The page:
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Improving Foreign Support
to Tunisia’s Civil Society
by Nadia Cherif
C·A·Perspectives on Tunisia No. 07-2017
Center for Applied Policy ResearchC·A·P
This paper has been published as a result of the program “Policy Advice and Strategy Development”, conducted
by the Center for Applied Policy Research (C·A·P) in cooperation with the Union des Tuni­siens Indépendants
pour la Liberté (UTIL), the Arab Institute for Human Rights (AIHR) and the Faculty of Legal, Political, and Social
Sciences of the University of Carthage. The program is part of the “Bavarian-Tunisian Action Plan 2016-2018“ that
the government of the Free State of Bavaria implements in cooperation with the Ministry of Development, Invest-
ment and international Cooperation of the Republic of Tunisia.
Project supported by BAYERISCHE STAATSREGIERUNG
C·A·Perspectives on Tunisia No. 07-2017 | cap-lmu.de
CheriF – Improving foreign support to Tunisia’s civil society
2
Improving Foreign
Support to Tunisia’s
Civil Society
by Nadia Cherif
summary
Since the 2011 uprising, “civil society” is at the
heart of cooperation and development strategies
of the main international donors in Tunisia. The of-
ten stated objective is to reinforce the role of civil
society to promote human rights and democratic
reforms, as well as to assist civil society to grow
and become stronger as part of a broader effort to
promote democracy.
To concretise their support, these donors usually
fund projects, which can be considered an aid de-
livery method known as “project-approach”. But in
a political context where the notion of civil society
is still blurry, where the role of Tunisian civil society
organisations (CSOs) in the democratic process
is not yet established, the project-approach as
currently practiced is not sustainably contribu-
ting to the good realisation of the donors’ stated
objective nor does it serve Tunisia’s consolidation
of democracy. Therefore, adjustments must be
ap­plied to the way development aid is currently
deliv­ered to Tunisian CSOs, in order to allow them
to go beyond mere project implementation and
bring a qualitative contribution to Tunisia nascent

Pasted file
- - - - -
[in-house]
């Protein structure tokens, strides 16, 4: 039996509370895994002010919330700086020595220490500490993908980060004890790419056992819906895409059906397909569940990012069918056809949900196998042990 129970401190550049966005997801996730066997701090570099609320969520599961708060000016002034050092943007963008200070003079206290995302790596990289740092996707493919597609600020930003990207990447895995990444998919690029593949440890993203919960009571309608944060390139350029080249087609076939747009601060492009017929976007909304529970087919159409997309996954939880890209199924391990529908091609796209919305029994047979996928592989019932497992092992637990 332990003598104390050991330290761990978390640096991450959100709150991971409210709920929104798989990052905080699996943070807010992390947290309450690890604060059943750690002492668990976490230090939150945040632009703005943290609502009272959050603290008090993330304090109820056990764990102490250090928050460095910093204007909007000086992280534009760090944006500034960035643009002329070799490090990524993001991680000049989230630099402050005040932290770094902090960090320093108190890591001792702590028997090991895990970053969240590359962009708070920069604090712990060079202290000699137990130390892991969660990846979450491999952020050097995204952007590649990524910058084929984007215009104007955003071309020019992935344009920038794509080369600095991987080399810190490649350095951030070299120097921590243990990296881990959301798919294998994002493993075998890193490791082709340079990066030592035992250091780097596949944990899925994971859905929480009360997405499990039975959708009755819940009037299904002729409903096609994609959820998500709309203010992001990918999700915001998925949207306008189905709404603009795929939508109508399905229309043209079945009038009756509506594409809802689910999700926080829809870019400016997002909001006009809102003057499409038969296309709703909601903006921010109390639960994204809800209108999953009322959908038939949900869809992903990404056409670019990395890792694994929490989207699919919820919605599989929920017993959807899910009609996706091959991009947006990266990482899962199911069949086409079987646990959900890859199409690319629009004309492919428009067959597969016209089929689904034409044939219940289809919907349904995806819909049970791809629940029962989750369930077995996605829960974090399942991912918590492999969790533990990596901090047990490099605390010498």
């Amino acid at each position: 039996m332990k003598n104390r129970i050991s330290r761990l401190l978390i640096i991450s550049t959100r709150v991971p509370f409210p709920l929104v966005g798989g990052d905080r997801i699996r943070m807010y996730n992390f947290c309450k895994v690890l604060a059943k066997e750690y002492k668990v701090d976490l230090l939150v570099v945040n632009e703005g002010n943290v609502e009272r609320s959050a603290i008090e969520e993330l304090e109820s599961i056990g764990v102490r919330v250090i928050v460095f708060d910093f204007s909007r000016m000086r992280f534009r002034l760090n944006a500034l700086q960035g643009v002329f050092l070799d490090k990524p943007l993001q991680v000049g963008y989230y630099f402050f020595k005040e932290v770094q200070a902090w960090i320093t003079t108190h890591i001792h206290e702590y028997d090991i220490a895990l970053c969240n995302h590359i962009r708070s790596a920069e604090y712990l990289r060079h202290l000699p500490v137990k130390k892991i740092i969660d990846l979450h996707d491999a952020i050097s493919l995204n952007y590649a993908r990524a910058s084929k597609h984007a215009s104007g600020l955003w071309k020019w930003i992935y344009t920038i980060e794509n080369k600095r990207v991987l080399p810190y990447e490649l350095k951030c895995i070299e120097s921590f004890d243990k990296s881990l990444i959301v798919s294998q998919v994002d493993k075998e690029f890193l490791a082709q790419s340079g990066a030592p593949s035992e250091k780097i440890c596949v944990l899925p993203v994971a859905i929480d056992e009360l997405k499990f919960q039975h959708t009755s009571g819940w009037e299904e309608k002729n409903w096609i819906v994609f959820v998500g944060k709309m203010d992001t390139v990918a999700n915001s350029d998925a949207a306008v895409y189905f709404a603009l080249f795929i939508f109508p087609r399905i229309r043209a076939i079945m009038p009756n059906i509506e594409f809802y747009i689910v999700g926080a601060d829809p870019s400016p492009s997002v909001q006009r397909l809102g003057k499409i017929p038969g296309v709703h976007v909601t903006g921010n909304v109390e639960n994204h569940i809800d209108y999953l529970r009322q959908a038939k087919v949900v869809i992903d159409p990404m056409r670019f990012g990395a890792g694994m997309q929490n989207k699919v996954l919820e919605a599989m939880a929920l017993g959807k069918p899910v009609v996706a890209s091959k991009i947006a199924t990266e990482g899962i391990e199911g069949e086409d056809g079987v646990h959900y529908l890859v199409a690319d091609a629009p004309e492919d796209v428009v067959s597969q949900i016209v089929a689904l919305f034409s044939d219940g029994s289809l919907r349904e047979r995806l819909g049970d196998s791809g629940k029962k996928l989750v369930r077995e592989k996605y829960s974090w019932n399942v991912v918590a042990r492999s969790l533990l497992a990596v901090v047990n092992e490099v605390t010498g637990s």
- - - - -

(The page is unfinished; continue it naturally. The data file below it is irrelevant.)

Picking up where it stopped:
democracy.
Introduction: Foreign Aid to Tuni-
sia and the Project-Approach
Since 2011, foreign aid to Tunisia has tripled, going
from 228 million euros in 2010 to 471 million euros
in 2012, before reaching 790 million euros in 2014.1
Since 2011, the European Union (EU) alone – the
main donor in the country2
– has allocated 34 mil-
lion euros as direct support to civil society organi-
sations operating in Tunisia in the framework of its
bilateral cooperation with the country,3
and with the
objective to strengthen the CSOs’ role in promo-
ting human rights and democratic reforms. In an
attempt to support local civil society organisations,
1	 Data obtained via http://www.aidflows.org.
2	 The EU grants an average of 399 million euros annually.
3	 Total obtained by summing up the available grants envelops for
CSOs as published on EU official website: https://goo.gl/rhvRNB.
from 2011 to 2015, 29% of these funds were di-
rectly attributed to Tunisian registered non-for-profit
organisations – the remaining 71% being granted
to European organisations - in the form of grants
ranging from 20 000 to 450 000 euros.4
In all cases, these grants were attributed to finance
the implementation of projects, which can be de­
fined, according to the EU, as “a series of activities
aimed at bringing about clearly specified objec-
tives within a defined time period and with a de­
fined budget, which is specific to the project.”5
Funding projects is an aid delivery method, known
as the project-approach, consisting in financing
a stand-alone and self-contained action, with the
objective to respond to visible, preferably specific
problems for which concrete solutions are sought.
It is to be distinguished from core funding, which
finances the running costs of an organisation, in-
cluding salaries and facilities, and not only costs
related to a project.6
The project-approach is used
by most and main donors in the country.
As will be argued in the following, in a context
where the notion of civil society is yet not well un-
derstood neither by the general public nor by po-
litical actors and where the role and participation
of civil society organisations (CSOs) in the demo­
cratic process is not yet clearly established, this
approach is impacting civil society organisations
in a way that is not leading to the realisation of the
donors’ stated objective.7
The project-approach is to be criticized that it (1)
challenges CSO’s global political missions, (2)
boosts project related skills to the detriment of more
structuring skills; and (3) detaches CSO’s from their
base and from other organisations. Therefore, re­
commendations to improve foreign assistance to
Tunisian CSOs8
will be presented in the conclusion.
4	 Percentages obtained through data provided by the Finan-
cial Transparency System of the European Commission. See
http://ec.europa.eu/budget/fts/index_en.htm.
5	 See EU Commission: International Cooperation and Development
– Project modality, https://ec.europa.eu/europeaid/node/1563.
6	 Core funding refers to financial support that covers basic “core” or-
ganisational and administrative costs of an organisation, including
salaries of full-time staff, facilities, equipment, communications,
and the direct expenses of day-to-day work. See EU Commission:
Structured Dialogue, Technical Sheet – Aid Modalities, Core fund­
ing/operating grants, 2012, https://webgate.ec.europa.eu/fpfis/
mwikis/aidco/images/2/21/TF1_-_Core_funding_-_revisited_2.pdf.